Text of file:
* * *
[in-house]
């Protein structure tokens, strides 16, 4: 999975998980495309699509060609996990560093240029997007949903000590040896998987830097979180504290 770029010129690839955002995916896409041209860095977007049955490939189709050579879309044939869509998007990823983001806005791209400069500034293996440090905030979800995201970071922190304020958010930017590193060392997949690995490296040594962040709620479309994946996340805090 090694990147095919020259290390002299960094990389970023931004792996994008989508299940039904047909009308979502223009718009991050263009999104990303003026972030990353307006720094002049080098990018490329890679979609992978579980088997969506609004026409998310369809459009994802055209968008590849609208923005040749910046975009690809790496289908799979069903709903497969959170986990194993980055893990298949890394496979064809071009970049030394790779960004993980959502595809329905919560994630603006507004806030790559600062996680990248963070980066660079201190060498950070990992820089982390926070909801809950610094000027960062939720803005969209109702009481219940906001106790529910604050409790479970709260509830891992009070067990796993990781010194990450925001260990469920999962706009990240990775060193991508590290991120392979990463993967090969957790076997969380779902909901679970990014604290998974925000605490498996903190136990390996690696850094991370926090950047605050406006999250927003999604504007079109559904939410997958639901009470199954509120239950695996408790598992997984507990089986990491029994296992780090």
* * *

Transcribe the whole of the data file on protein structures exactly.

[in-house]
């Protein structure tokens, strides 16, 4: 999975998980495309699509060609996990560093240029997007949903000590040896998987830097979180504290 770029010129690839955002995916896409041209860095977007049955490939189709050579879309044939869509998007990823983001806005791209400069500034293996440090905030979800995201970071922190304020958010930017590193060392997949690995490296040594962040709620479309994946996340805090 090694990147095919020259290390002299960094990389970023931004792996994008989508299940039904047909009308979502223009718009991050263009999104990303003026972030990353307006720094002049080098990018490329890679979609992978579980088997969506609004026409998310369809459009994802055209968008590849609208923005040749910046975009690809790496289908799979069903709903497969959170986990194993980055893990298949890394496979064809071009970049030394790779960004993980959502595809329905919560994630603006507004806030790559600062996680990248963070980066660079201190060498950070990992820089982390926070909801809950610094000027960062939720803005969209109702009481219940906001106790529910604050409790479970709260509830891992009070067990796993990781010194990450925001260990469920999962706009990240990775060193991508590290991120392979990463993967090969957790076997969380779902909901679970990014604290998974925000605490498996903190136990390996690696850094991370926090950047605050406006999250927003999604504007079109559904939410997958639901009470199954509120239950695996408790598992997984507990089986990491029994296992780090």